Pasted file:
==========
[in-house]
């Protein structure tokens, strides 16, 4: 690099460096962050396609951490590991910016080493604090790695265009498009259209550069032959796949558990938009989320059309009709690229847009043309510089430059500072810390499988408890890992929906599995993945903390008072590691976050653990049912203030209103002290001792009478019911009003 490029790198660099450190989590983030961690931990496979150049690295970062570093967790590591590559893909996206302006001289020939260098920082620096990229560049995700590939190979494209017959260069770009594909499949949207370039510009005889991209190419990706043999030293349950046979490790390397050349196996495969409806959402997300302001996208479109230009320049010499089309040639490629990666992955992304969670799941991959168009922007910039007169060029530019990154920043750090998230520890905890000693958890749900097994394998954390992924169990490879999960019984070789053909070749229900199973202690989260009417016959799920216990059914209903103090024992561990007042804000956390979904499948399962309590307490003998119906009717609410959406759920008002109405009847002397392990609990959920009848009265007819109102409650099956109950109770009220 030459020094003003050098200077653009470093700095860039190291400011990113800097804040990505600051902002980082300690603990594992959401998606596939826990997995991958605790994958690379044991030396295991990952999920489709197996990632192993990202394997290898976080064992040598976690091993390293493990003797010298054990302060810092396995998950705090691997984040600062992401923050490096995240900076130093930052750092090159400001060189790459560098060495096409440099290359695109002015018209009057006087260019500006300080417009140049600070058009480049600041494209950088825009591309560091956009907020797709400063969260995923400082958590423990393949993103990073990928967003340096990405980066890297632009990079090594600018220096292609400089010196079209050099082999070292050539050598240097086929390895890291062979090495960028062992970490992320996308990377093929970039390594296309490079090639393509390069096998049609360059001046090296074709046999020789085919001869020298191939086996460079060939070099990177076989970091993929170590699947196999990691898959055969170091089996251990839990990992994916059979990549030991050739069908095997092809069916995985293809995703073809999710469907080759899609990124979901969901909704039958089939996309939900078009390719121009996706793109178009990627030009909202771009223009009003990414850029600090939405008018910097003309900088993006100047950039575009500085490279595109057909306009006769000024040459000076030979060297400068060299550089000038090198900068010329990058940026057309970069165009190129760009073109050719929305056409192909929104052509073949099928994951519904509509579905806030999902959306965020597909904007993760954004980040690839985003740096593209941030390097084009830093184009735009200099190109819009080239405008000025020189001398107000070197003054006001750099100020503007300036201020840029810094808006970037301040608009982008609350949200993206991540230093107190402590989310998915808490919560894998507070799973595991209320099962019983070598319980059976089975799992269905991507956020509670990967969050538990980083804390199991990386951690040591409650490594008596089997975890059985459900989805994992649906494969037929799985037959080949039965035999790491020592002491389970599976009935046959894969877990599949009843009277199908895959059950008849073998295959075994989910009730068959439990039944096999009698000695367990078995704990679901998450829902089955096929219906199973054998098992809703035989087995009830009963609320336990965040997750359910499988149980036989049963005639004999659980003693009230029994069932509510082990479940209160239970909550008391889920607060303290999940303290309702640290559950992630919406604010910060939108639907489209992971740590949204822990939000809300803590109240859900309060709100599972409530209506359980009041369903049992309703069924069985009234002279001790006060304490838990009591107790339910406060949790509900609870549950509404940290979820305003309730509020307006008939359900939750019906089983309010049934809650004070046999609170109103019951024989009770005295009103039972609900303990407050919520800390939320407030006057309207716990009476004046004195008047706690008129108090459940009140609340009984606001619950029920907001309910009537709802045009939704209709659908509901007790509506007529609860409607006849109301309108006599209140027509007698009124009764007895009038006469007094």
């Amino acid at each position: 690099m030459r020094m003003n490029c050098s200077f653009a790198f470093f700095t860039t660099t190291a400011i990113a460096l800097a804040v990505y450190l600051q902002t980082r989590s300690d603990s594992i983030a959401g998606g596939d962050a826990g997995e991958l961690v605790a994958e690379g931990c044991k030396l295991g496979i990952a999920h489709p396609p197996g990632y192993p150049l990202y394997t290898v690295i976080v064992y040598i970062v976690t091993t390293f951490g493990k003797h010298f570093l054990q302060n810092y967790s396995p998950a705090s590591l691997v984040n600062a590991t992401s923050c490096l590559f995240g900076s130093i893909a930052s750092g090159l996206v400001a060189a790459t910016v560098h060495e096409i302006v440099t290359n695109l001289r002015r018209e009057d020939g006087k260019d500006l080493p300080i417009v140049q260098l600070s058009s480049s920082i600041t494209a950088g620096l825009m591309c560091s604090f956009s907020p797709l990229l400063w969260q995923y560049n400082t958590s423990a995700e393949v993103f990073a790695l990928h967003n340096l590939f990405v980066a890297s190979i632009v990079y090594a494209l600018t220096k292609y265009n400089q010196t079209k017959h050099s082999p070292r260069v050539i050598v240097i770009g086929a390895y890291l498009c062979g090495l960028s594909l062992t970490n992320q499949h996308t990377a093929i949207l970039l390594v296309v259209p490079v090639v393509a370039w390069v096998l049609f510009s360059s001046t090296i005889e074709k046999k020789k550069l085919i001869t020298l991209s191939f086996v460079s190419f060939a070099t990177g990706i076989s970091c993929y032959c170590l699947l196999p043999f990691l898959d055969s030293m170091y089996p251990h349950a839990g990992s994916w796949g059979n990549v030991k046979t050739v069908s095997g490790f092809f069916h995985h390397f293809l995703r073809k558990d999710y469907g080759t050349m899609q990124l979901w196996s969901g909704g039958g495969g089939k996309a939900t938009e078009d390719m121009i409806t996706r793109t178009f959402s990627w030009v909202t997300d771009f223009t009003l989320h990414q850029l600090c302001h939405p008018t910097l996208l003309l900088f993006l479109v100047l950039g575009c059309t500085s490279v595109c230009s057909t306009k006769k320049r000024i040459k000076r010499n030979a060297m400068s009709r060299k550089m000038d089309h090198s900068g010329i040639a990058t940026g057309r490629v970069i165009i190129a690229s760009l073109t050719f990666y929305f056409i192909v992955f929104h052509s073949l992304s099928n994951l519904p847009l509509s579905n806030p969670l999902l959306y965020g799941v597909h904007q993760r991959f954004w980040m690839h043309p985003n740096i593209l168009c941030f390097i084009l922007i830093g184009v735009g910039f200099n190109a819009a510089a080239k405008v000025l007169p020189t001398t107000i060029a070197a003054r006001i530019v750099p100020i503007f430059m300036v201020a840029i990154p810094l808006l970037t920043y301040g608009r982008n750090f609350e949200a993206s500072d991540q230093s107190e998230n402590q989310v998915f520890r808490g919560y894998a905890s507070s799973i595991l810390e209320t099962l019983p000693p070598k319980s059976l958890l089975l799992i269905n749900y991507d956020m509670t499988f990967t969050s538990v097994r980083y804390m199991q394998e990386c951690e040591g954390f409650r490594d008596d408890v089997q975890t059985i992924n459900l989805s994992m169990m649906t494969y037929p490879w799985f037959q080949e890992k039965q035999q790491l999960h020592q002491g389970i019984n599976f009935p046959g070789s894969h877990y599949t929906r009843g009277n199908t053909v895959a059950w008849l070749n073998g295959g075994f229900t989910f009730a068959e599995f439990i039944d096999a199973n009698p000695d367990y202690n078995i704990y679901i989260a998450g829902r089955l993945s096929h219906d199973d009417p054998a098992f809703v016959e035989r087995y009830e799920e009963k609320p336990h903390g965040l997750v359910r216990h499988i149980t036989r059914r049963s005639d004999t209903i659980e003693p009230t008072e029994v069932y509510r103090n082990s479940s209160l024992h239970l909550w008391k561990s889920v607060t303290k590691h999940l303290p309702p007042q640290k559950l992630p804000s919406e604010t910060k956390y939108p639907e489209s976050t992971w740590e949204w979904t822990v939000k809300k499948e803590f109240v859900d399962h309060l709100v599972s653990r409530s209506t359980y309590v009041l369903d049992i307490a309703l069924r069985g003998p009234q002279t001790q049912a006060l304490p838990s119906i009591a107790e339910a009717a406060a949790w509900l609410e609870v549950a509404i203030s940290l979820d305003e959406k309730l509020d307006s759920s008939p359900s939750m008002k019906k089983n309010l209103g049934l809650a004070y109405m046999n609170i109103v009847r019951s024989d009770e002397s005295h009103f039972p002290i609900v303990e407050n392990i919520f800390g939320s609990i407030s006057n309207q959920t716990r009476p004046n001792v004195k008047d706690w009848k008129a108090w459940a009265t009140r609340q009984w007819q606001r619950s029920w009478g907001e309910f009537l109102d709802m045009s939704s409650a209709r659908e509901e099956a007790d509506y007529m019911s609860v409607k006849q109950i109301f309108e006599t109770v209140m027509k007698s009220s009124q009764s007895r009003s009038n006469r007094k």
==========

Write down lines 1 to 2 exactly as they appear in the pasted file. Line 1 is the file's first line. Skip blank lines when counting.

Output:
[in-house]
């Protein structure tokens, strides 16, 4: 690099460096962050396609951490590991910016080493604090790695265009498009259209550069032959796949558990938009989320059309009709690229847009043309510089430059500072810390499988408890890992929906599995993945903390008072590691976050653990049912203030209103002290001792009478019911009003 490029790198660099450190989590983030961690931990496979150049690295970062570093967790590591590559893909996206302006001289020939260098920082620096990229560049995700590939190979494209017959260069770009594909499949949207370039510009005889991209190419990706043999030293349950046979490790390397050349196996495969409806959402997300302001996208479109230009320049010499089309040639490629990666992955992304969670799941991959168009922007910039007169060029530019990154920043750090998230520890905890000693958890749900097994394998954390992924169990490879999960019984070789053909070749229900199973202690989260009417016959799920216990059914209903103090024992561990007042804000956390979904499948399962309590307490003998119906009717609410959406759920008002109405009847002397392990609990959920009848009265007819109102409650099956109950109770009220 030459020094003003050098200077653009470093700095860039190291400011990113800097804040990505600051902002980082300690603990594992959401998606596939826990997995991958605790994958690379044991030396295991990952999920489709197996990632192993990202394997290898976080064992040598976690091993390293493990003797010298054990302060810092396995998950705090691997984040600062992401923050490096995240900076130093930052750092090159400001060189790459560098060495096409440099290359695109002015018209009057006087260019500006300080417009140049600070058009480049600041494209950088825009591309560091956009907020797709400063969260995923400082958590423990393949993103990073990928967003340096990405980066890297632009990079090594600018220096292609400089010196079209050099082999070292050539050598240097086929390895890291062979090495960028062992970490992320996308990377093929970039390594296309490079090639393509390069096998049609360059001046090296074709046999020789085919001869020298191939086996460079060939070099990177076989970091993929170590699947196999990691898959055969170091089996251990839990990992994916059979990549030991050739069908095997092809069916995985293809995703073809999710469907080759899609990124979901969901909704039958089939996309939900078009390719121009996706793109178009990627030009909202771009223009009003990414850029600090939405008018910097003309900088993006100047950039575009500085490279595109057909306009006769000024040459000076030979060297400068060299550089000038090198900068010329990058940026057309970069165009190129760009073109050719929305056409192909929104052509073949099928994951519904509509579905806030999902959306965020597909904007993760954004980040690839985003740096593209941030390097084009830093184009735009200099190109819009080239405008000025020189001398107000070197003054006001750099100020503007300036201020840029810094808006970037301040608009982008609350949200993206991540230093107190402590989310998915808490919560894998507070799973595991209320099962019983070598319980059976089975799992269905991507956020509670990967969050538990980083804390199991990386951690040591409650490594008596089997975890059985459900989805994992649906494969037929799985037959080949039965035999790491020592002491389970599976009935046959894969877990599949009843009277199908895959059950008849073998295959075994989910009730068959439990039944096999009698000695367990078995704990679901998450829902089955096929219906199973054998098992809703035989087995009830009963609320336990965040997750359910499988149980036989049963005639004999659980003693009230029994069932509510082990479940209160239970909550008391889920607060303290999940303290309702640290559950992630919406604010910060939108639907489209992971740590949204822990939000809300803590109240859900309060709100599972409530209506359980009041369903049992309703069924069985009234002279001790006060304490838990009591107790339910406060949790509900609870549950509404940290979820305003309730509020307006008939359900939750019906089983309010049934809650004070046999609170109103019951024989009770005295009103039972609900303990407050919520800390939320407030006057309207716990009476004046004195008047706690008129108090459940009140609340009984606001619950029920907001309910009537709802045009939704209709659908509901007790509506007529609860409607006849109301309108006599209140027509007698009124009764007895009038006469007094």